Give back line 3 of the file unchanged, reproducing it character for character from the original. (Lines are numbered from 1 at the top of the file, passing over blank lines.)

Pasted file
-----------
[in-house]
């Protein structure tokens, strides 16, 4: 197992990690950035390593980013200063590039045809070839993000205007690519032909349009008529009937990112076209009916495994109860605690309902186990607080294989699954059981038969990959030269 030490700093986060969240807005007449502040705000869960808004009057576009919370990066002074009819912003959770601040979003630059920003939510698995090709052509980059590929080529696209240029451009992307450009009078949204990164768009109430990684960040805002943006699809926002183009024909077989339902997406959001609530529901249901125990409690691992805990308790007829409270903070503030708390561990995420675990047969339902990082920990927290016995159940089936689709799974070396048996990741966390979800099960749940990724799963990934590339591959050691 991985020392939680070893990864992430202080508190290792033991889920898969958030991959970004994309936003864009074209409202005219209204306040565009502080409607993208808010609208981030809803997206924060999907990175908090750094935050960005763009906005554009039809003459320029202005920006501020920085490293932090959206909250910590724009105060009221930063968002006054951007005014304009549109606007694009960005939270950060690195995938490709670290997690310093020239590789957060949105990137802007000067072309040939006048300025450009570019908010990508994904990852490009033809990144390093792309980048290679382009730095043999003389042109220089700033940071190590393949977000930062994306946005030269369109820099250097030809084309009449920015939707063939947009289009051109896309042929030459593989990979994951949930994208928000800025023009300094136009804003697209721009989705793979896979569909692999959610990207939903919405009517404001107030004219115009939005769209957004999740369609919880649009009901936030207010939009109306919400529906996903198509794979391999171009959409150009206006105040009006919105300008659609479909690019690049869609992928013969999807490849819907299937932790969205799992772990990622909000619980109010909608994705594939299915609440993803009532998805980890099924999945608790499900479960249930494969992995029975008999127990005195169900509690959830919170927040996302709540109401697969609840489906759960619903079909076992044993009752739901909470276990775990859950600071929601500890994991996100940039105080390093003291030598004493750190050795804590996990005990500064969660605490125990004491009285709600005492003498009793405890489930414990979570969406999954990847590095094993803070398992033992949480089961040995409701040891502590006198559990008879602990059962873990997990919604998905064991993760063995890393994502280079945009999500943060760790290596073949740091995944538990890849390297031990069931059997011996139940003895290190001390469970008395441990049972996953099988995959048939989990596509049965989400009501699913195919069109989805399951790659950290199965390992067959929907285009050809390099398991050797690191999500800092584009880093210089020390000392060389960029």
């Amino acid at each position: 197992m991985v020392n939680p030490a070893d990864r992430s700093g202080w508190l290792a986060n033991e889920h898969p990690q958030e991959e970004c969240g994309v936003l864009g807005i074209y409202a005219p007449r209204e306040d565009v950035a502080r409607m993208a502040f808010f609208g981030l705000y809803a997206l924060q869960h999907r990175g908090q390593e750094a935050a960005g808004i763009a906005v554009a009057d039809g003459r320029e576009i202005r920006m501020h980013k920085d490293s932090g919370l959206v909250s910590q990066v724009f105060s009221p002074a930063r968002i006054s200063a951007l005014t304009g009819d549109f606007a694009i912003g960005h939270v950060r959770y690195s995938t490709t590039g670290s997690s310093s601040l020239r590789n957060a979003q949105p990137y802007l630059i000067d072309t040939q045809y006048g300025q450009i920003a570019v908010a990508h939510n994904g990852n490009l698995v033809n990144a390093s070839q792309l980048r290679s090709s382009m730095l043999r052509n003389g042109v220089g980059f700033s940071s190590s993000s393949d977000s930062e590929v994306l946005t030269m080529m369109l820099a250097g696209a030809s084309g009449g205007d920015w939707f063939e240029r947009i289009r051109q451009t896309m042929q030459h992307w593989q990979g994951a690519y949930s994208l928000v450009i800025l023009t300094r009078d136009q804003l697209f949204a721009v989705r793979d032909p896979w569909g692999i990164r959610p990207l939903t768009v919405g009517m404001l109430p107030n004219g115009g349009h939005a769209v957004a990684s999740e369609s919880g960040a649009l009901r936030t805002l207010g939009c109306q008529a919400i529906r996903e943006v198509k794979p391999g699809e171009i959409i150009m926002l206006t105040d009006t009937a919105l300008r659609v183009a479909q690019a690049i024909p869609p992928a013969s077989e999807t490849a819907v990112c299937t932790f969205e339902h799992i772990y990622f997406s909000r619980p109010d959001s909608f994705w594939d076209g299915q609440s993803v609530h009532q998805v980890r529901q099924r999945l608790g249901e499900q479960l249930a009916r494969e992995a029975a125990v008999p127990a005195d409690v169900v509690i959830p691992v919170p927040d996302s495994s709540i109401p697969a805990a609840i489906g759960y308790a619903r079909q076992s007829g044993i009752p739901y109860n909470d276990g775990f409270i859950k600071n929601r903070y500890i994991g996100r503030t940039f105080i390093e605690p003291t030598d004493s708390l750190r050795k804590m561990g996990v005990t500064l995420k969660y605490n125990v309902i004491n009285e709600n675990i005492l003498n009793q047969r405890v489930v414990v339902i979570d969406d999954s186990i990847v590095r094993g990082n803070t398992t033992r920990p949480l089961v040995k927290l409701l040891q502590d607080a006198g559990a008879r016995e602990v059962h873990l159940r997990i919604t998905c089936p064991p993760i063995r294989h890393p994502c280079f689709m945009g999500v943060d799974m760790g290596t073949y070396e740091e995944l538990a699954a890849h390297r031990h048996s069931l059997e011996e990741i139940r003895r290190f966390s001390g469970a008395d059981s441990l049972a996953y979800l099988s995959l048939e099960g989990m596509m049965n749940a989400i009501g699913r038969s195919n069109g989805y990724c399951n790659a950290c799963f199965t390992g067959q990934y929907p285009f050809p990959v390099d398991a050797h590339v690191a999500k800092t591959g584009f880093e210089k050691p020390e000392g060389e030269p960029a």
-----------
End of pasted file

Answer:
């Amino acid at each position: 197992m991985v020392n939680p030490a070893d990864r992430s700093g202080w508190l290792a986060n033991e889920h898969p990690q958030e991959e970004c969240g994309v936003l864009g807005i074209y409202a005219p007449r209204e306040d565009v950035a502080r409607m993208a502040f808010f609208g981030l705000y809803a997206l924060q869960h999907r990175g908090q390593e750094a935050a960005g808004i763009a906005v554009a009057d039809g003459r320029e576009i202005r920006m501020h980013k920085d490293s932090g919370l959206v909250s910590q990066v724009f105060s009221p002074a930063r968002i006054s200063a951007l005014t304009g009819d549109f606007a694009i912003g960005h939270v950060r959770y690195s995938t490709t590039g670290s997690s310093s601040l020239r590789n957060a979003q949105p990137y802007l630059i000067d072309t040939q045809y006048g300025q450009i920003a570019v908010a990508h939510n994904g990852n490009l698995v033809n990144a390093s070839q792309l980048r290679s090709s382009m730095l043999r052509n003389g042109v220089g980059f700033s940071s190590s993000s393949d977000s930062e590929v994306l946005t030269m080529m369109l820099a250097g696209a030809s084309g009449g205007d920015w939707f063939e240029r947009i289009r051109q451009t896309m042929q030459h992307w593989q990979g994951a690519y949930s994208l928000v450009i800025l023009t300094r009078d136009q804003l697209f949204a721009v989705r793979d032909p896979w569909g692999i990164r959610p990207l939903t768009v919405g009517m404001l109430p107030n004219g115009g349009h939005a769209v957004a990684s999740e369609s919880g960040a649009l009901r936030t805002l207010g939009c109306q008529a919400i529906r996903e943006v198509k794979p391999g699809e171009i959409i150009m926002l206006t105040d009006t009937a919105l300008r659609v183009a479909q690019a690049i024909p869609p992928a013969s077989e999807t490849a819907v990112c299937t932790f969205e339902h799992i772990y990622f997406s909000r619980p109010d959001s909608f994705w594939d076209g299915q609440s993803v609530h009532q998805v980890r529901q099924r999945l608790g249901e499900q479960l249930a009916r494969e992995a029975a125990v008999p127990a005195d409690v169900v509690i959830p691992v919170p927040d996302s495994s709540i109401p697969a805990a609840i489906g759960y308790a619903r079909q076992s007829g044993i009752p739901y109860n909470d276990g775990f409270i859950k600071n929601r903070y500890i994991g996100r503030t940039f105080i390093e605690p003291t030598d004493s708390l750190r050795k804590m561990g996990v005990t500064l995420k969660y605490n125990v309902i004491n009285e709600n675990i005492l003498n009793q047969r405890v489930v414990v339902i979570d969406d999954s186990i990847v590095r094993g990082n803070t398992t033992r920990p949480l089961v040995k927290l409701l040891q502590d607080a006198g559990a008879r016995e602990v059962h873990l159940r997990i919604t998905c089936p064991p993760i063995r294989h890393p994502c280079f689709m945009g999500v943060d799974m760790g290596t073949y070396e740091e995944l538990a699954a890849h390297r031990h048996s069931l059997e011996e990741i139940r003895r290190f966390s001390g469970a008395d059981s441990l049972a996953y979800l099988s995959l048939e099960g989990m596509m049965n749940a989400i009501g699913r038969s195919n069109g989805y990724c399951n790659a950290c799963f199965t390992g067959q990934y929907p285009f050809p990959v390099d398991a050797h590339v690191a999500k800092t591959g584009f880093e210089k050691p020390e000392g060389e030269p960029a």